It is unlikely, however, that Vesta is the sole source of all V-type asteroids. In particular, there is a group of asteroids beyond the 3:1 orbital resonance with Jupiter. It is extremely unlikely that an asteroid originating from Vesta would be able to break through this resonance to reach a mid-belt orbit. Some of these asteroids also exhibit sizes that seem too large to have come from Vesta’s impact basins. Moreover, it is unlikely that Vesta is the only planetesimal to undergo complete differentiation. Therefore these V-type asteroids probably have a different origin than the vestoids. Since there is no clear parent for these V-type asteroids, either they were completely broken up or our understanding of the Solar System’s formation is wrong.

In this paper, Ieva et al. have examined 18 V-type objects in the middle and outer asteroid belt (MOVs). Using the Telescopio Nazionale Galileo (TNG), a 3.58m optical telescope in Italy, and the New Technology Telescope (NTT), another 3.58 m telescope in Atacama, they obtained spectral parameters and orbital elements of these objects.

Analysis of the spectra of these MOVs show a striking difference from the spectra of the vestoids. In particular, one of the parameters the authors analyzed was the spectrum’s apparent depth. They define this parameter as the ratio between the reflectance at 0.75 \mum and at 0.9 \mum. The 0.9 \mum wavelength is a significant absorption band in the spectra of basaltic asteroids, and the 0.75 \mum wavelength is an unabsorbed band. They compared this parameter to the depth exhibited by vestoids and other S-type asteroids. The depth distribution for the MOVs is higher than the distribution for the vestoids and non-vestoids (as shown in Figure 2). A statistical analysis of these distributions leads the authors to conclude with very high confidence that these differences are real and not a coincidence caused by a small sample size.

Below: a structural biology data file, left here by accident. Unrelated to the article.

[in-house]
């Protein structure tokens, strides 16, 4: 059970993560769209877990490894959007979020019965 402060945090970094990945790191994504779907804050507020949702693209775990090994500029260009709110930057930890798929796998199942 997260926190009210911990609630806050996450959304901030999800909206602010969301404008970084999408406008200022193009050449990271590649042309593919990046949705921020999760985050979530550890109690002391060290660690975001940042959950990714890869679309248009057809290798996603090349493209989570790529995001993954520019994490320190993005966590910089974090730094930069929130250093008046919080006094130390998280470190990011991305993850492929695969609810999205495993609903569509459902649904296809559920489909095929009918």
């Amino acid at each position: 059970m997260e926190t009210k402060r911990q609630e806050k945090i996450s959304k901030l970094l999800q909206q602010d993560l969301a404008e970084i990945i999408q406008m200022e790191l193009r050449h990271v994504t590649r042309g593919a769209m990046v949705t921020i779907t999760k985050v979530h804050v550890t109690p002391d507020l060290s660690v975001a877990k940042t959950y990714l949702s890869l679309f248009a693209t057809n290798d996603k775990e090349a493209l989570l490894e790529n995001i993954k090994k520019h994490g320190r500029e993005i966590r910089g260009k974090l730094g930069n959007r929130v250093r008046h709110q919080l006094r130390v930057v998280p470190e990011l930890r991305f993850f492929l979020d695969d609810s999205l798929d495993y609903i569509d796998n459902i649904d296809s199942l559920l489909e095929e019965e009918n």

Figure 2: A histogram detailing the distribution of the apparent depth parameter for different populations of asteroids. The MOVs examined by Ieva et al. have a distribution centered at a higher depth, signifying a different composition. Image Credit: Figure 3b in paper.

Two or more progenitors?

Between the spectral differences and their more distant orbits, it is quite unlikely that the V-type asteroids in the middle and outer asteroid belt originate from Vesta. Of the objects examined by Ieva et al., three appear to be members of the Eos family, a group of asteroids around the asteroid 221 Eos. The presence of basaltic asteroids increases the possibility that Eos could have undergone differentiation. However, other MOVs in this study do not have any clear progenitor. If they did originate from a differentiated body further out than Vesta, it could mean that the temperature gradient in the Sun’s protoplanetary disk was different than currently assumed. If the heat from the protostar reached further into the disk, that would enable differentiated bodies to form further away. Further investigation and identification of more MOVs will be necessary to identify where they come from.

About Peter Sinclair

I'm a graduate student at the University of New Mexico. My hobbies include reading, cooking, and playing board and video games. You can find me on Twitter @Phiteros and on my blog, themodernpolymath.com.